Some frustrations regarding Board membership in general
- difficulty finding and keeping new members.
- difficulty filling vacancies on the Board in between annual meetings.
- some new members don’t feel comfortable with the workload or with the amount of information that comes to Board.
- some members who have been on the Board for many years don’t want to see any change and keep quoting the Board’s history and traditions as the ideal
- lack of information prior to appointment or election.
- there is never enough time to do all the things Board members are asked to do, or feel they should be doing: so their level of job satisfaction is low.
- no consideration for the fact that Board members are volunteers and have day-time jobs, families and separate interests.
- monthly meetings can be disorganised and too long.
- monthly meetings can be over too quickly with no time for questions and discussion: seems as though the Board is a rubber stamp for staff decisions.
- meetings don’t start or finish on time.
- it’s too hard to find meeting dates and times that suit all members.
- not enough people are willing to work on sub-committees as well as on Board.
- members just can’t keep up with the number of sub-committees and Board meetings every month.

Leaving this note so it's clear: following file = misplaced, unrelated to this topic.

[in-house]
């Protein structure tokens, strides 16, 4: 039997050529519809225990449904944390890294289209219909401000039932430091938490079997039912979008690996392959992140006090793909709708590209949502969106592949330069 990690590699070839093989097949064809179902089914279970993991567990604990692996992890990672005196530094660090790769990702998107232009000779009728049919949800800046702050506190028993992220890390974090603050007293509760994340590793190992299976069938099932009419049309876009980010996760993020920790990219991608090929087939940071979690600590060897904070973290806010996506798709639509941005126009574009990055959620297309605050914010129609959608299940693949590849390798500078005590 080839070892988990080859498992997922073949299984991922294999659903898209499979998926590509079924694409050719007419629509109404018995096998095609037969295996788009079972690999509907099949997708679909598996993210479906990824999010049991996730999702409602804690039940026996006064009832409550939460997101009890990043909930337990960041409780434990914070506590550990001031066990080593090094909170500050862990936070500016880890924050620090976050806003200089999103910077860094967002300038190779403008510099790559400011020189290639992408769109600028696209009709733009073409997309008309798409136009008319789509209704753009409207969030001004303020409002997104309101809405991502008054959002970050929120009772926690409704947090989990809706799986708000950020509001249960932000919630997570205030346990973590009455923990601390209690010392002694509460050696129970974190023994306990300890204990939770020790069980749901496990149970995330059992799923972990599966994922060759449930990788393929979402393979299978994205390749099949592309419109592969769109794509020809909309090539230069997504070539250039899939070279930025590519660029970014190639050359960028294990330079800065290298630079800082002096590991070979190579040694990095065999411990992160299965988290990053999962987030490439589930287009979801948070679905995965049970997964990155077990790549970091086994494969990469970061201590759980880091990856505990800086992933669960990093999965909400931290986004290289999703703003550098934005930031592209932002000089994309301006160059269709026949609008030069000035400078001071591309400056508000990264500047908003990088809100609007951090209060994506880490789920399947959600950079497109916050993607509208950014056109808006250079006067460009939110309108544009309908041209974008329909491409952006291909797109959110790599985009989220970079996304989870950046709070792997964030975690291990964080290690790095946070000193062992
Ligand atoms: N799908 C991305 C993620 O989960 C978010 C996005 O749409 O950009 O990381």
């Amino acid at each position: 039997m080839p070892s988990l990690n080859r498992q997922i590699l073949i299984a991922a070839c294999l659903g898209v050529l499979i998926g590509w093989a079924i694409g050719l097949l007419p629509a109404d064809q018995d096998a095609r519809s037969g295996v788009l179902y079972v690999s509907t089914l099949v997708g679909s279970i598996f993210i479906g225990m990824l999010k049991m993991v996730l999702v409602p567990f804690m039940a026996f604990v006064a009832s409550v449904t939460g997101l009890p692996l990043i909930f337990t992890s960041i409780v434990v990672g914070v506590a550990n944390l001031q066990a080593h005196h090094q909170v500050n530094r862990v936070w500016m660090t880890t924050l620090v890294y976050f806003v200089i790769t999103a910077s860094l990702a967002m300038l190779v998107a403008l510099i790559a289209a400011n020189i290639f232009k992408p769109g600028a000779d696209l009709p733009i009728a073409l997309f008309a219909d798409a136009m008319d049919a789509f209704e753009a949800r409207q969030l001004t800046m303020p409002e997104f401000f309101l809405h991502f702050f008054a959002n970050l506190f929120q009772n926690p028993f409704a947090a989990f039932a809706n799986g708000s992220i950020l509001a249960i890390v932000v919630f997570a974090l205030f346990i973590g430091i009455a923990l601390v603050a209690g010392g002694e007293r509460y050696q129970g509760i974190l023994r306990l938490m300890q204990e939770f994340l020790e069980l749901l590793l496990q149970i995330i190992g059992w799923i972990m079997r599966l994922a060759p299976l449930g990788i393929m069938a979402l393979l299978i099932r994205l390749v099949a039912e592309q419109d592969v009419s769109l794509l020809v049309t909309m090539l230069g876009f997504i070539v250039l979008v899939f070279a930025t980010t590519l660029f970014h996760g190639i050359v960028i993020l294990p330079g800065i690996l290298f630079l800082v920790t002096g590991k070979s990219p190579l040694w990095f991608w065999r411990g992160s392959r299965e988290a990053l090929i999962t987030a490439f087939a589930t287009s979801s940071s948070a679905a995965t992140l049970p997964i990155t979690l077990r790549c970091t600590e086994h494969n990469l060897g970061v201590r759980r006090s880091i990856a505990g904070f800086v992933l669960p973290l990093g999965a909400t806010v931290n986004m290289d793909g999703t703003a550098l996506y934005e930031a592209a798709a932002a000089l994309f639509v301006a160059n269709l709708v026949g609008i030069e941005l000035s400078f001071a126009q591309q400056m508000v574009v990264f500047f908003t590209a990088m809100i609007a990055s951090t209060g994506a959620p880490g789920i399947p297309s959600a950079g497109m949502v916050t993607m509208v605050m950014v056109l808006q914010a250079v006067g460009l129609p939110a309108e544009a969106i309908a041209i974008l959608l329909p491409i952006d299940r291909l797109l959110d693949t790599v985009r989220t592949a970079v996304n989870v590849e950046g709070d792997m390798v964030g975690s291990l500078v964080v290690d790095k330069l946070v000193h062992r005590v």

- sub-committees don’t really know what they’re supposed to do.
- sub-committee reports to the Board are rarely written and don’t provide any recommendations, opinion or advice.
Boards with full-time staff as Board members
- Board members can feel intimidated by the language, knowledge and confidence of staff.
- staff are often reluctant to express their own opinions in the presence of the CEO.
- Office-bearers are often seen as the power group on the Board, particularly if their role is not understood.
Board members wearing two hats
- they tend to assume that their own personal experience and agenda represents the needs, abilities or interests of all members or all service-users.
- there can be conflict between the needs of the organisation of which they are a Board member, and their own private needs.
- they can be too emotionally involved with particular issues and this affects their contribution to Board discussions and decision-making.
- they can spend meeting time talking or complaining about their own experiences.
- sometimes a Board member will privately question a staff member on why s/he is working on a particular project or in a particular way: this is totally outside the Board members’ area of responsibility.
Demarcation between Board and their CEO
- Board and CEO are often confused about the demarcation between their separate roles, authority and responsibilities.
- Board members can wrongly assume they have a role to play in the day-to-day running of the organisation.
- Board office-bearers and the CEO are often confused about each other’s rights to certain categories of information, and who should report to Board on certain matters.